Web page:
A Bill for the 99ers (and Other Exhaustees)August 5, 2010 - by Donny Shaw
As announced last night on the Ed Schultz show, Sen. Debbie Ann Stabenow [D, MI] has introduced legislation that would provide additional weeks of unemployment benefits payments for people who have reached the end of what is currently available to them in their state. The bill, which she’s calling it the Americans Want to Work Act, would also extend and strengthen tax credits for employers that hire people who have been out of work for some time.
The bill had 9 original co-sponsors as it was introduced, including the three most powerful Democrats in the Senate — Senate Majority Leader Harry Reid [D, NV], Democratic Whip Dick Durbin [D, IL] and Democratic Caucus Vice-Chair Chuck Schumer [D, NY].
This is, obviously, good news for the millions of unemployed Americans who have exhausted all of the unemployment benefits available to them and to those who may exhaust their benefits in the future without having found work. And it’s not a second too soon. With people like Tim Geithner predicting that the unemployment rate will go up again before it goes down, it’s clear that jobs are becoming harder to find at the same time that people who lost their jobs in the scramble following the 2008 financial meltdown are reaching the end of their lifeline.
Noticeably missing from the bill is any kind of a plan to offset the deficit impact of the additional weeks of unemployment benefits and the business hiring incentives. As I noted Monday, support in Congress for extending unemployment insurance benefits without offsetting the costs has progressively weakened over the past couple years. The most recent round of extensions took more than a month for the Senate to pass and pushed them to what seemed like their absolute limit for unpaid-for extensions. Stabenow’s bill is different — it would add additional weeks, not extend the filing deadline for the existing tiers — but the same dynamics would almost certainly apply. I don’t know how this passes without a revenue plan.
Here’s the summary from Stabenow’s office (as the official legislative text has not yet been made available, this is about all we know):
Tier 5 – Unemployment Insurance
- What it Does: Provides 20 weeks of additional unemployment insurance for states with 7.5% or higher unemployment. This tier will benefit the people who have exhausted all of their benefits.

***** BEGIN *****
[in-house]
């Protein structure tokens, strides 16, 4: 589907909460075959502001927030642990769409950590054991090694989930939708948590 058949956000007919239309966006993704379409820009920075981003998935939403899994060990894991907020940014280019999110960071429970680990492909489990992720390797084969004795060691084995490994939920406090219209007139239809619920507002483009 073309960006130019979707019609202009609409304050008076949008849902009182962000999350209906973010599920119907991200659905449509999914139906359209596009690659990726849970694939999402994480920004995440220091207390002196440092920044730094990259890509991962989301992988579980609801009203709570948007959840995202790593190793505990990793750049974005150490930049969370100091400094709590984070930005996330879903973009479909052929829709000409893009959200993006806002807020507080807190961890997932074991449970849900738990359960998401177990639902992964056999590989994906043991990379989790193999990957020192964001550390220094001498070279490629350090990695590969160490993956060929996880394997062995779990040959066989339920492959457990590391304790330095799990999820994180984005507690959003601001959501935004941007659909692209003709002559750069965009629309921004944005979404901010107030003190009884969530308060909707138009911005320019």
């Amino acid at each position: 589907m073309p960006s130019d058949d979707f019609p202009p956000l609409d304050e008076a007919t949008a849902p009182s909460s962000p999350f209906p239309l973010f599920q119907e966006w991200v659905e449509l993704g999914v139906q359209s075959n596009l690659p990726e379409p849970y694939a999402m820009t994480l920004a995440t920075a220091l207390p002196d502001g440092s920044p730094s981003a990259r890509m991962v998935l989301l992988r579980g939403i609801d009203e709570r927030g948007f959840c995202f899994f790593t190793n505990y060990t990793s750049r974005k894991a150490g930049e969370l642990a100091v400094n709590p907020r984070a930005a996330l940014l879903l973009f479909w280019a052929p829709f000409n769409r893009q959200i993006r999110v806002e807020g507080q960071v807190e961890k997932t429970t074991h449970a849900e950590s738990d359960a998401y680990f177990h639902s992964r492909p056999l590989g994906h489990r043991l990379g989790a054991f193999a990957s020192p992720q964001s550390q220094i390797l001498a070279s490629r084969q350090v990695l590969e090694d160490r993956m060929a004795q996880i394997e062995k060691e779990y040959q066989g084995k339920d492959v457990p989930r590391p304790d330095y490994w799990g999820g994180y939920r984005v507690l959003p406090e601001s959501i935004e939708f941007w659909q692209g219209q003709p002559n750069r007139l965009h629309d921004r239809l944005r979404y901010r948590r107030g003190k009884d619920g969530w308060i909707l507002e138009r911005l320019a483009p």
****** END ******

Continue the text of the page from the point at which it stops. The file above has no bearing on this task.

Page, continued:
- Retroactive Eligibility: Would apply retroactively to everyone who has exhausted all of their previous tiers in recent months. However, benefits would not be paid retroactively. (Example – If you exhausted your benefits 3 months ago, you would be eligible to begin your Tier 5 at the date of enactment. You would not, however, be paid out for the 3 months in which you did not receive benefits. If you are going to exhaust your benefits in 2 weeks, you will move right onto Tier 5 and receive your 20 weeks).
- Requirements: People who are unemployed still need to meet current UI law requirements such as job searches.
One Year Extension of the HIRE Act Payroll Tax Exemption & Incentives for Businesses to Hire the Hardest Hit Americans
- HIRE Act Background: The HIRE Act, signed into law earlier this year, provides two new tax incentives for employers to hire unemployed workers. Under the HIRE Act, businesses that hire Americans who have been out of work for at least 60 days are exempt from paying their 6.2 percent share of Social Security payroll taxes for all new hires up to the FICA wage cap of $106,800. To promote long-term employment, the HIRE Act also provides an additional $1,000 general business tax credit for each worker retained for at least one year.
- Americans Want to Work Act Provisions: The bill includes two key provisions that apply to all states:
- Extends the successful HIRE Act Payroll Tax Exemption for one year, through the end of 2011.
- Doubles the general business tax credit, from $1,000 to $2,000, for businesses that hire (and retain for 52 weeks) someone who has exhausted all unemployment benefits. This is applicable to anyone who has exhausted all unemployment benefits or that is eligible for Tier 5. This would be effective at the date of enactment.
- Evidence the HIRE Act Payroll Tax Exemption is Working: Recent reports from the Treasury Department show that from February to June of 2010, businesses hired approximately 5.6 million new workers who had been unemployed for eight weeks or more. Businesses have already received potential tax savings of $10.4 billion ($6.2 billion in payroll tax reductions, $4.2 billion in tax credits) from the HIRE Act Payroll Tax Exemption.